Roughly speaking, Time Machine deletes files in the same order you do. (The roughly speaking part has to do with it deleting hourly backups even when there are older daily backups, and daily even when there are older weekly backups.)
For example, suppose you create a file in January and delete it in July, and TM is backing up all this time. TM will first see and back up the file in January. From then until you delete the file in July, every time TM does a backup it notices that you have the file but it's already backed up, so it doesn't copy it again. It does, however, put it into every single one of those snapshots. How it does that without copying the file again is fascinating but not important here. The point is, the file is in every one of those snapshots, and won't be deleted until all of them are. Unless you're micro-managine TM, that won't happen until the disk is so full that TM has had to delete everything thru July.
Another way to say it: Even though it copied the file only once, it saw it many times, and won't delete it as long as it remembers any of those sightings.
More precise rules:
Time Machine does not backup any file it has never seen. (Duh!) If you create a file and immediately delete it, before TM takes its next snapshot, it doesn't get backed up. This can be summarized as If you don't keep it, neither does TM.
Time Machine defines an hourly backup as any snapshot that is not the first snapshot of its day. It deletes it when it is 24 hours old, or when you've used "Backup now" to force 24 newer hourly backups after it. If you create a file, keep it around until TM takes at least one snapshot (let's call it an hour) but delete it later that same day (or at least before the first snapshot of the following day), TM will keep it for 24 hours. This can be summarized as If you keep it for an hour, TM keeps it for 24 hours.
Time Machine defines a daily backup as the first snapshot of a day that is not also the first day of the week. TM will keep it for a month. This can be summarized as If you keep it for a day, TM keeps it for a month.
Time Machine defines a weekly backup as the first snapshot of the week. Rather than get into a religious war about when a week begins, TM defers the decision of whether a snapshot is a daily or a weekly backup until the snapshot is at least a month old. Until then, it doesn't matter, because it'll keep it either way. When a snapshot becomes more than a month old, if there is another snapshot less than 7 days prior, then the newer one is a daily backup, and gets deleted. Otherwise it's a weekly backup and gets retained. This can be summarized as If you keep it for a week, TM keeps it until the disk is full.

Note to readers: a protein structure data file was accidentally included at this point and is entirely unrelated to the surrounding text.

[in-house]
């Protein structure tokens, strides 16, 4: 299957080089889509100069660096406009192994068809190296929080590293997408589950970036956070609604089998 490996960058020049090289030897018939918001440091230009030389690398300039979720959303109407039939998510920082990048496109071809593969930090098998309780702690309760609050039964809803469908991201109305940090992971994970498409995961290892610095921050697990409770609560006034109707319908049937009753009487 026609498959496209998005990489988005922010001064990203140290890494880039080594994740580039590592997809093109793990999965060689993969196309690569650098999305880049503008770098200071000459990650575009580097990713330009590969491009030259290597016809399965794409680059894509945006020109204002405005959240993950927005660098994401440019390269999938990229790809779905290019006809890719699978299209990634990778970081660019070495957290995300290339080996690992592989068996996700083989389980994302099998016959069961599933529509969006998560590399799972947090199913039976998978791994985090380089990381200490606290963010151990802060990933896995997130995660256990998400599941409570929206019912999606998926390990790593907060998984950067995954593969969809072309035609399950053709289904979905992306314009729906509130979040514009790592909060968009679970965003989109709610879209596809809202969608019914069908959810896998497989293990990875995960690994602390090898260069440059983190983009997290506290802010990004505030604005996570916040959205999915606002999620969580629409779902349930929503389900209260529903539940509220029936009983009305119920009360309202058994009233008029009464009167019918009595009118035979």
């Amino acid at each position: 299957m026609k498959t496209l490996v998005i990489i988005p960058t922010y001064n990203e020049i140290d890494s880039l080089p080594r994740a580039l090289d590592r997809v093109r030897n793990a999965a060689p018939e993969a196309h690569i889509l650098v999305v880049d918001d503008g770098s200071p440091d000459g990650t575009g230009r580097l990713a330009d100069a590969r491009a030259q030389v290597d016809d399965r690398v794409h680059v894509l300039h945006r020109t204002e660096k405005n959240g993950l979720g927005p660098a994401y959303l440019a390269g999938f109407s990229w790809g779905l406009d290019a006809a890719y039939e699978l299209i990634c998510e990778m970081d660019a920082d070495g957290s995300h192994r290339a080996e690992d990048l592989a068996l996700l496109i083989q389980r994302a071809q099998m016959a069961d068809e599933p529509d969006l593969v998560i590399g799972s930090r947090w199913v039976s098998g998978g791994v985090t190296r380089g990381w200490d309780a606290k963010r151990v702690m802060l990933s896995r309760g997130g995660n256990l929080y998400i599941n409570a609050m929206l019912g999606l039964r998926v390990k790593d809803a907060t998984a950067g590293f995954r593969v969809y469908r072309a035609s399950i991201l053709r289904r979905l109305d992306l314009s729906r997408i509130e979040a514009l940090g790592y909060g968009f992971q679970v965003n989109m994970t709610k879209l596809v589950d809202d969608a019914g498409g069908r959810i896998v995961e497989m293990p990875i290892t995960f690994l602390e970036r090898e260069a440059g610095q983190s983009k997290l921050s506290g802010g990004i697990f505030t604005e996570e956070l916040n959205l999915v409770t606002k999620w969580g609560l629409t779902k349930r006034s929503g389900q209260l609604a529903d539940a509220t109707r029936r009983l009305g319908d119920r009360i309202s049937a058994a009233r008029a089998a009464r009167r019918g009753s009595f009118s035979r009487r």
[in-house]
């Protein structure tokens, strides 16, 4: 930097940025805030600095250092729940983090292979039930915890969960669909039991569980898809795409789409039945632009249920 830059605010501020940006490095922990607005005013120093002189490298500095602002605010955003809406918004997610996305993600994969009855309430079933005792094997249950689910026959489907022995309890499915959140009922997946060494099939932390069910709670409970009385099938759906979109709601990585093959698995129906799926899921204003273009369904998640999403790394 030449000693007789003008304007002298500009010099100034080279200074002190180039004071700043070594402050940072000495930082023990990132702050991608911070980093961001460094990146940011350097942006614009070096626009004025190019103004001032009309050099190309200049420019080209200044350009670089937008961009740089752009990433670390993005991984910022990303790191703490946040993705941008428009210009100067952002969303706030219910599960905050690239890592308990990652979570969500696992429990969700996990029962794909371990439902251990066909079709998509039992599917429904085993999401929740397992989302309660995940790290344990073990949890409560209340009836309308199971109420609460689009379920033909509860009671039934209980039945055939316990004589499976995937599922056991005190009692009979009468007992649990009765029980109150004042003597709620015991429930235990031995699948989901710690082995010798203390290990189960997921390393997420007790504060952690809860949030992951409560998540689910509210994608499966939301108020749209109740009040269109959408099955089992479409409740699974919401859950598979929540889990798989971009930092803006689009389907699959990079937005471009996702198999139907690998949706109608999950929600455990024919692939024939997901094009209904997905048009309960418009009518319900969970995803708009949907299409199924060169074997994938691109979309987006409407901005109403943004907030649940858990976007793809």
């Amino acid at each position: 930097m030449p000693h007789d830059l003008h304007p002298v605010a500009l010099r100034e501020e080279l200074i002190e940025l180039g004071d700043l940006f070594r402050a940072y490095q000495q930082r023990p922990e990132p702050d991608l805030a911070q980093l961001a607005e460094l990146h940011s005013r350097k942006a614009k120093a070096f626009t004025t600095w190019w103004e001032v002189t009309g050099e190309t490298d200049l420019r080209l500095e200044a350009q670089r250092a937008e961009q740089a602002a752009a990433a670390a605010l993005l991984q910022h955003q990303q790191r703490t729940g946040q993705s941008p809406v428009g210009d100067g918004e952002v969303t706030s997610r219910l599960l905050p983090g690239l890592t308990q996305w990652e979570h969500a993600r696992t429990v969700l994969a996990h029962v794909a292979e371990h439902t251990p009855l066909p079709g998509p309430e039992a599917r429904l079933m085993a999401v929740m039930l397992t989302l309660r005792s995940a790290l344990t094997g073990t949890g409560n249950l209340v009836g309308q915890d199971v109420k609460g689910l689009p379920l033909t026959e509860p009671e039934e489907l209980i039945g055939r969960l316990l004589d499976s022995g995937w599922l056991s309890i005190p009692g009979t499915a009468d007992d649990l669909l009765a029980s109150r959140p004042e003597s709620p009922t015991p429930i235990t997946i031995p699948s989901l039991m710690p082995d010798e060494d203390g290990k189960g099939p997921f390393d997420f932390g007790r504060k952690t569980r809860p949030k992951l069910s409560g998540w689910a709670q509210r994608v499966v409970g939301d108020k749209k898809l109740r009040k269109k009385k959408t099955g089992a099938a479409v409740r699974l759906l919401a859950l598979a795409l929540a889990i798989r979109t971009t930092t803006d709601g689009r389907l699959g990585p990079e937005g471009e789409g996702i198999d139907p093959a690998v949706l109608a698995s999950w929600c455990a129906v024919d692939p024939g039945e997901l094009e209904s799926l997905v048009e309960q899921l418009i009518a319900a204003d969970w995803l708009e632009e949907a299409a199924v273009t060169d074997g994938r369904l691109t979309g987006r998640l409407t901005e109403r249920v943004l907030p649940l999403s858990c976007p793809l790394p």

By the above rules, your initial backup is therefore on the first day of its week, no matter what day that is. Successive "weeks" will be at least 7 days long, and may be longer if you don't let TM make regular backups.
TM is in effect watching what you do with the file to see how aggressively it should preserve it. The longer you keep it before deleting it, the longer TM keeps it before deleting it. Your actions give TM guidance how to put your files into one of four classes: files you deleted before TM saw them, files you deleted before the next day's first snapshot, files you deleted before the next week's first snapshot, and files you kept across a weekend. These groups have successively longer retention periods, matching the fact that they contain files you kept for successively longer times before deleting them.
In each group, TM backs up the files in the same order you created them, and deletes them in the same order you deleted them.
TM never deletes your only snapshot. If it has deleted all but one snapshot to make room, and still does not have enough, it will abort the backup. It's better to have an old backup than none at all. This can be summarized as If you never delete it, neither will TM.